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LEGO acoustics, potato cannons go to war, personal politics and popular science

By Hamish Johnston

In the above video Brian Anderson of Brigham Young University shows how the acoustic concept of “time reversal” can be used to knock over a series of LEGO figures using sound. The idea is that sound waves are broadcast into an environment and captured by a sensor at a specific location. The signal is then used to work-out how the sound waves bounced about before reaching the location and this information is then used to target that specific location with subsequent sound waves. In the demonstration, sound knocks over 29 LEGO figures one-by-one. It’s very impressive and entertaining as well.

When I was a boy in the 1970s and health and safety was embryonic at best, we used to make what we called a “Murphy’s cannon”. This was three or four tins taped together to make a tube that was sealed at one end. We would put a little lighter fluid through a small hole at the sealed end, drop in a tennis ball and ignite the fluid. With a whoosh, the tennis ball would fly high over the house, much to our delight. Little did we know that our creation (a type of “potato cannon”) was first developed by the British in the Second World War as a low-cost way of launching grenades from ships. Called Holman Projectors, the devices were powered by steam rather than combustion. They bear a closer resemblance to compressed-air powered potato cannons than our Murphy’s cannon, as William Gurstelle explains in Popular Mechanics.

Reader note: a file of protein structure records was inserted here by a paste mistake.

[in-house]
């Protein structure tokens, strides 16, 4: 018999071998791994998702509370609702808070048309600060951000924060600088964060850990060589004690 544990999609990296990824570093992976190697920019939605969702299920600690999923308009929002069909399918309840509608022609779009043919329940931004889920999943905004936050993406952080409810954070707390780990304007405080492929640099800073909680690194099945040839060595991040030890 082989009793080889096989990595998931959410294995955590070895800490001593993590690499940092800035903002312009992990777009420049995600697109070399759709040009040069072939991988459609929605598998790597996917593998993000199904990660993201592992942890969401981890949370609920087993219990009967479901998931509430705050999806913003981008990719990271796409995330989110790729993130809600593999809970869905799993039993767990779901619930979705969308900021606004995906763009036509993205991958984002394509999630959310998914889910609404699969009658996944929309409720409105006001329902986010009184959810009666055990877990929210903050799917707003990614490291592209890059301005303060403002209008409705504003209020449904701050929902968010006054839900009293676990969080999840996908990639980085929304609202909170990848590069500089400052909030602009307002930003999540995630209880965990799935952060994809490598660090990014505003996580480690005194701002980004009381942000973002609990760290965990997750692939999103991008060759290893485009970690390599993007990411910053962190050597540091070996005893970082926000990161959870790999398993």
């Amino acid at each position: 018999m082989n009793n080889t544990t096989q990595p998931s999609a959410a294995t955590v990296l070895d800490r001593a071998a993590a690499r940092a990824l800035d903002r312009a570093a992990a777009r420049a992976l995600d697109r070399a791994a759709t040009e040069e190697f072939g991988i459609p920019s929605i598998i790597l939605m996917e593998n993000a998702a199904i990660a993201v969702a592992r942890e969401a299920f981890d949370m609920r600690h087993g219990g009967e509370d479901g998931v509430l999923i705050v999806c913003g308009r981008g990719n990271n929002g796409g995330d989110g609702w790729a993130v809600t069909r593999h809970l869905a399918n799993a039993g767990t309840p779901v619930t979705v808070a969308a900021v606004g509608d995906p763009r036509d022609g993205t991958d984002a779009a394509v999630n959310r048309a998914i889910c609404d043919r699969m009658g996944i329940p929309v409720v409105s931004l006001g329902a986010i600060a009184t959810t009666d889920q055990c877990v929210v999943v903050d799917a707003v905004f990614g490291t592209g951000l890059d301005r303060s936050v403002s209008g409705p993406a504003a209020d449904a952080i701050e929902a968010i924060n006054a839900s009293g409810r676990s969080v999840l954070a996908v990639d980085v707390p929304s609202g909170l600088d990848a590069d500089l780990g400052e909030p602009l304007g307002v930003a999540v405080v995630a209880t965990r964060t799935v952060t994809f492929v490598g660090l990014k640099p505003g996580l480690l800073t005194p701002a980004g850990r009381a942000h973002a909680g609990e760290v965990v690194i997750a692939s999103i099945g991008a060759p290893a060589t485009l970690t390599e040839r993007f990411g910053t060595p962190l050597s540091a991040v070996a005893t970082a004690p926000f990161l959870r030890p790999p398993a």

Do your political beliefs affect your taste in popular science book? Yes, according to a study of millions of online book purchases. Michael Macy, James Evans and colleagues found that people who bought books that suggest they have liberal views tended to prefer books on basic sciences, such as physics and astronomy. People whose book-buying suggests they have conservative views preferred books on applied sciences, like criminology and geophysics. The researchers say that their findings back-up the idea that people tend to exist in ideological echo chambers or information bubbles that reinforce their established views.

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